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Dear Kaz 21s


At this point I’ve got to write something.  Not to write at this point would be tantamount to treachery – a treachery to myself above all others.  Things are changing, with the severity of goodbyes and the finality of lasts.  And they’re happening fast.

Two years ago I came to Kazakhstan with 66 other people.  Most of us were early twenties, most just out of college.  There were a few outliers, a few people who had worked awhile or even retired.  But we were all wide-eyed with dewy anticipation, many of us subtly scented with fear.  They gave us a number, to identify who we were and when we had come.  We were the twenty-first group of volunteers to come to Kazakhstan.  Kaz 21s.

Two years have gone by, and we are now  51.  Not everybody made it.  Some people got lost along the way, bogged down in the heavy weight of the Kazakh sun.  Others lost themselves in little internal combustions, the tips of their fingers too hot to hold on.  Still others were pulled by the magnetic voices of those they’d left behind, the siren song that had them crawling to splash overboard.

And none of those choices were wrong.  They were right for those people in those moments, at those times.

But 51 of us survived, and 49 of you will go home.  Or have gone already.  

I love you lot.  Thank you for the hand-in-hand fumbling and bumbling the last two years.  For the quiet victories and stinging lessons.

I will miss every darn one of you.

That’s all the drama I’ve got left in my veins, and all I care to say.

Lopa out.


There’s a meditativeness to riding the train at night.  The whole things sways and breathes and churns, the noise of track whooshing out from behind you, like the whooshing breaths of the people who sleep curled into berths.   You sway and breathe and woosh with it.

When you arrive, you bump past the other people, but you don’t mumble apologies.  They are in your way.  The train is about business, when it comes to getting on and getting off.  There are six berths in your little quadrat- two run along the side of the train, one up, one down.  The lower one has a little table that flips up.  The aisle also runs along the length of the train of course, along these two bunks.  Across from it there are four sandwiched in between wall-like partitions.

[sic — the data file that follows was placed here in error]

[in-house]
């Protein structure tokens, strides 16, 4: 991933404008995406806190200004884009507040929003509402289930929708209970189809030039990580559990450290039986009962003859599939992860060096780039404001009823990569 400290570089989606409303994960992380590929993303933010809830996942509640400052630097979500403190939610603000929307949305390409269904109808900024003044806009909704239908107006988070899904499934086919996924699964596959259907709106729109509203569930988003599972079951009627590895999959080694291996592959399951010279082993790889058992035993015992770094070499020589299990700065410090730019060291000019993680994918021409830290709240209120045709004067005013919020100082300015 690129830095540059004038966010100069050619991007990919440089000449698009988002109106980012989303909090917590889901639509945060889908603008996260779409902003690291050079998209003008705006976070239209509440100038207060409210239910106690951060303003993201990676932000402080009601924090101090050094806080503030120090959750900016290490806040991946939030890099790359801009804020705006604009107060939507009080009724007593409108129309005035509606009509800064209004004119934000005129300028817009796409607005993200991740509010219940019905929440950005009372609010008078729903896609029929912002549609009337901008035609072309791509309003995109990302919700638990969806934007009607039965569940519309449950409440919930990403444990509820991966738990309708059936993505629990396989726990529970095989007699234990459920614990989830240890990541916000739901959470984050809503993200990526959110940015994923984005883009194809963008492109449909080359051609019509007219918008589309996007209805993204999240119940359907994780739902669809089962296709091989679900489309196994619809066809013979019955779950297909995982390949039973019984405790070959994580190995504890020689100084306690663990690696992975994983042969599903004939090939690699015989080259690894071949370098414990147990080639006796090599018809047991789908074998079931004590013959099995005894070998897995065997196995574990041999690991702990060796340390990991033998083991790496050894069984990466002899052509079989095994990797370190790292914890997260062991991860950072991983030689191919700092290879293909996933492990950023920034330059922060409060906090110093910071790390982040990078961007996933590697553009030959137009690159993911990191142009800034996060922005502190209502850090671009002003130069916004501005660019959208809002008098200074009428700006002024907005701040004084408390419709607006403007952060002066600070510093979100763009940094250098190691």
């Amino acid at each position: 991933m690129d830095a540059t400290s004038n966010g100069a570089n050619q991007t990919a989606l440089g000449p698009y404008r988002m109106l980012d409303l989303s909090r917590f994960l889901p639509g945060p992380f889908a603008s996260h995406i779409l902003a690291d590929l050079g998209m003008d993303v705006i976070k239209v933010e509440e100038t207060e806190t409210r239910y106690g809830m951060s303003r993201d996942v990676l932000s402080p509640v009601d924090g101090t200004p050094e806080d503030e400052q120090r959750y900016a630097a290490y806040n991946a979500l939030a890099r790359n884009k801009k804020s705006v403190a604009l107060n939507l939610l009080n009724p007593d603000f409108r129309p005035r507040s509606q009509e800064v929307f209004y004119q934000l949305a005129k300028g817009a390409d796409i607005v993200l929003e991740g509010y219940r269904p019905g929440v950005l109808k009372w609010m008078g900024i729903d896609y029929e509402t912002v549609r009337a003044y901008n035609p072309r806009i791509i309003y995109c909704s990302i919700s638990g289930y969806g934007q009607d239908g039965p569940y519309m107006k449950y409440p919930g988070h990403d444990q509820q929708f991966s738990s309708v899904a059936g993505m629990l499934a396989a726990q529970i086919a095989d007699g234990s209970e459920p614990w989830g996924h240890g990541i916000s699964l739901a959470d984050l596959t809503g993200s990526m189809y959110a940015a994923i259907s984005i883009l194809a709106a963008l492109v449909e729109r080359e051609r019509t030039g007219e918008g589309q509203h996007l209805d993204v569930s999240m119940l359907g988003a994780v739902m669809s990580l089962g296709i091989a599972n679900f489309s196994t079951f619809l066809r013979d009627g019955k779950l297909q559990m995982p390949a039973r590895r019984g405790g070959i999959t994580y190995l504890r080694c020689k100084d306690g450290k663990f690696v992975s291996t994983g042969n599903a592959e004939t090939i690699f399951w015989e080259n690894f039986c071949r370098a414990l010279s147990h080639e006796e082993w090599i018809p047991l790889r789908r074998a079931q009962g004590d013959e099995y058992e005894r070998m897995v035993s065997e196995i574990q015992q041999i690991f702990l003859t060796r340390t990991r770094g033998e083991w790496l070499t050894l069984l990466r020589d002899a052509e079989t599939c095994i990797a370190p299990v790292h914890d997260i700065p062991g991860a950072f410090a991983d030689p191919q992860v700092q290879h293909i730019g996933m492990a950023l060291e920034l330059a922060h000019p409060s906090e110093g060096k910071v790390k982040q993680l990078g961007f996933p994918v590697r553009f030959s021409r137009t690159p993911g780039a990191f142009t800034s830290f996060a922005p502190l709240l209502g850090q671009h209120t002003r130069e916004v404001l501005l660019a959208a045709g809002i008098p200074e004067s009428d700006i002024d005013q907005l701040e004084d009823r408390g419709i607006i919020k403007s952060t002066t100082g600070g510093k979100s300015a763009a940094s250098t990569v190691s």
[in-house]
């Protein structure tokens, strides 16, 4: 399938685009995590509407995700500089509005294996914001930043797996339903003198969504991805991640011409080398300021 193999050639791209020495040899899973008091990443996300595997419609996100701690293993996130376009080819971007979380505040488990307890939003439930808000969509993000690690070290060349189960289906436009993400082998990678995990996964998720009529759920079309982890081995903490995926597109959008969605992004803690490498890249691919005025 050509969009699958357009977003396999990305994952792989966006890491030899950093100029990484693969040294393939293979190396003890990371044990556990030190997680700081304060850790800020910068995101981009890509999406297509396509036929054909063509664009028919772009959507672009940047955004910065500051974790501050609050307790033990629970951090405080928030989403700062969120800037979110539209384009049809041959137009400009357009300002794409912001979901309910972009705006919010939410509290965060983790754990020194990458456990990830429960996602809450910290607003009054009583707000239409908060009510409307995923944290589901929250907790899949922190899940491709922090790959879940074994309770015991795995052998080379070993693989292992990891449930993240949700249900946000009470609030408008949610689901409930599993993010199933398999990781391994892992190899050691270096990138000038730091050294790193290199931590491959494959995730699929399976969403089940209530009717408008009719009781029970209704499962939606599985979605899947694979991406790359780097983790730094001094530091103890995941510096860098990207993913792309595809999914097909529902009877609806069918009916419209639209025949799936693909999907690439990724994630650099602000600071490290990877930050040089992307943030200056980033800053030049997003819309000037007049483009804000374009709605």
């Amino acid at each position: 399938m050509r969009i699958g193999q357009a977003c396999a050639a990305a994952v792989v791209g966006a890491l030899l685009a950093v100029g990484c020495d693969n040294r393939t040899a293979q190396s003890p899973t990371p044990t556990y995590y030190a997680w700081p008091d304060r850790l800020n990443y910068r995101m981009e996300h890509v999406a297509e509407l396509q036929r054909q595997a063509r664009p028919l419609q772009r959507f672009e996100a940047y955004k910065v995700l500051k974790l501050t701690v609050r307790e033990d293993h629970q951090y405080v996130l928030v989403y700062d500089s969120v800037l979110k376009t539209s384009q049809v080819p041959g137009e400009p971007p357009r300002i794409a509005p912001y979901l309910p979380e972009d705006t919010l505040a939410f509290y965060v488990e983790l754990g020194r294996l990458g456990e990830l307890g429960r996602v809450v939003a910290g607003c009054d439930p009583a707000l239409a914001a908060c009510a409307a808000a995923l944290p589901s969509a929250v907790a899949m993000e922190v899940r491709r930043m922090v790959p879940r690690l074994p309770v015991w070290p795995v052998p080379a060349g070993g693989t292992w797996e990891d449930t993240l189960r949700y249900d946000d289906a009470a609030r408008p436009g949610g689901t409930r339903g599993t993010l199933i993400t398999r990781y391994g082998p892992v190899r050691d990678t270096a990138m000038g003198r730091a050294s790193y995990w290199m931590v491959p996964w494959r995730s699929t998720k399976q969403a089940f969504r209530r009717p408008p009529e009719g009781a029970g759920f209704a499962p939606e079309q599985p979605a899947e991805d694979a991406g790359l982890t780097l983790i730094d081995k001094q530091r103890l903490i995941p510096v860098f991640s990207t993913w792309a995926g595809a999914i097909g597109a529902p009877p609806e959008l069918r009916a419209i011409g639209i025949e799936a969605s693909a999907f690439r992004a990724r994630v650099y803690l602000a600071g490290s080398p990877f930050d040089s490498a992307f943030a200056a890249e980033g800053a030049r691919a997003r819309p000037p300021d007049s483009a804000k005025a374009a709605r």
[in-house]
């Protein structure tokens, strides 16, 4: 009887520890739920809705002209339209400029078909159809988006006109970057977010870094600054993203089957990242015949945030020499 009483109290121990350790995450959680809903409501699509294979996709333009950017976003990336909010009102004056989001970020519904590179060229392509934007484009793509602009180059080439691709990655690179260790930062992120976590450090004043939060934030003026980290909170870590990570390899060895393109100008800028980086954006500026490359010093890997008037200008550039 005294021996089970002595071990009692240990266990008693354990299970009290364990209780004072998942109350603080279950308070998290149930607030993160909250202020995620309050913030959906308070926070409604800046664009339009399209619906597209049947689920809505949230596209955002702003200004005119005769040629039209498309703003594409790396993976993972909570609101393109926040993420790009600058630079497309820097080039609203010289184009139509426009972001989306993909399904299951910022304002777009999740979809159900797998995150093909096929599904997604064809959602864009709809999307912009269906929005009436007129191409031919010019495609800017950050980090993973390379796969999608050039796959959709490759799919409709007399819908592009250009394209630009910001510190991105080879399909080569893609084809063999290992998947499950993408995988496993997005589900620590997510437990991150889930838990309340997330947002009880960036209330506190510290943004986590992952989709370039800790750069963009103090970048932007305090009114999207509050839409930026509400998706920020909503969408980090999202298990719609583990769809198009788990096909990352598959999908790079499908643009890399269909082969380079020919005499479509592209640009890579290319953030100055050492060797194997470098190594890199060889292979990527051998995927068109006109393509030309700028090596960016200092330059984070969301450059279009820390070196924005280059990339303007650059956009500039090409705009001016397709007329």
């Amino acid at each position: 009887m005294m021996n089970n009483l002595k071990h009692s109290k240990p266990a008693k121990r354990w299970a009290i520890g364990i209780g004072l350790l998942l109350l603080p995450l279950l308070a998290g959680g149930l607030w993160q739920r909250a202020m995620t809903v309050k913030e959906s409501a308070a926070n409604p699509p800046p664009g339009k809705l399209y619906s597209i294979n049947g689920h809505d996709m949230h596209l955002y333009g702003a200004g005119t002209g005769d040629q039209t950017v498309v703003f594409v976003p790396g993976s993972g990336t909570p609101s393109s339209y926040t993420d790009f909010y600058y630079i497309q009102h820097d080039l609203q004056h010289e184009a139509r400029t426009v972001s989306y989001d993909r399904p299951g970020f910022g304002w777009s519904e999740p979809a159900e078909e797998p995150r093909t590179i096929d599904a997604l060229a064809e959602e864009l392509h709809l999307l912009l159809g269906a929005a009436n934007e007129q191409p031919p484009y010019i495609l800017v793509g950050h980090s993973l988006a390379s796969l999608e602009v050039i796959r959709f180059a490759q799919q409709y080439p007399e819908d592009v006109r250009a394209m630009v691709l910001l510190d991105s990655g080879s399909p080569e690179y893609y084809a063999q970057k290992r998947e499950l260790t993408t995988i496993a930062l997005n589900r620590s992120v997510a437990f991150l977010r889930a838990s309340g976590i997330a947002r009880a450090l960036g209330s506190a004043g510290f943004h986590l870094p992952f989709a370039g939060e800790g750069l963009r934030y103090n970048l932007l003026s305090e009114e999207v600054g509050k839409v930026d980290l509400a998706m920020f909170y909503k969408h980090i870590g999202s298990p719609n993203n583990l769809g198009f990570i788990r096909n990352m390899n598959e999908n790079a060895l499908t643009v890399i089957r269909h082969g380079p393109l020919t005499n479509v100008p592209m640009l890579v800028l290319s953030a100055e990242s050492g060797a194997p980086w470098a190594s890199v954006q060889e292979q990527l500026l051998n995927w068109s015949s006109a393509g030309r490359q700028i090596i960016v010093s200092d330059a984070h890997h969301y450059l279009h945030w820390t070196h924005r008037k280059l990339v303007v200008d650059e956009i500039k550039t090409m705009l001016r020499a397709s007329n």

You heft your bags into the hidden cupboard beneath your berth, arrange the provided sheets and thin fabric mattress not according to how you like it, but according to tradition.  As the train begins to move, it is no longer business, it is chai.

Each quadrat has a hodge-podge family – whomever you are, where ever you’ve come from, whatever you had or didn’t have, you now have a family.  Your food is their food, their food is your food.  Your story becomes their story (because as time drags on down the tracks, they will tell your story a hundred times to anyone who will listen).  Their food becomes your food.  Their story is now tangled up in your own, a random arrangement of people who meet at a singularly precise moment in their lives, to live a handful of long hours together.

There are children, of course.  They race up and down the aisle, bumping into feet of sleeping grandmothers, squealing with delight.  Arms of women thrust deftly from the banks of berths to scoop them up, vigorously rub the rosily-dirty cheeks and then thrust the piglets back into the aisle.  You want to play too of course, except somehow it seems the cutest of them never speaks the languages you know, and for a moment you feel disenfranchised by the unluckiness of it all – and worse, that you are an adult.

The ultimate disenfranchisement.

A few words bubble up in the back of your mind, like people long forgotten – friends, ones you parted with on good terms, friends you’re glad to think of again.

You make a joke to one of the piglets when the train lurches.  ‘As-ta-roj-na!’ you intone,  ‘Be careful!’ and the child squeals with the delight of a child who understands that fear isn’t funny at all, but pretend fear is, and therefore hilarity is warrented.

Of course, now, for the next sixteen hours of the train ride, you will hear ‘Astarojna’ accompanied by peals of raccous laughter each time the train lurches.  At least once every 15 minutes.

You drink tea with your quadrat family, eat with them, drift in and out of conversations with them.  For a little while you find solace in your iPod, in Ingrid Michaelson telling you to ‘just keep breathing.’  Really, it’d be impossible not to.  You’ve become part of the organism of the train now, a tiny, interlocking part.  You have to breathe with it.  It’s a complusion.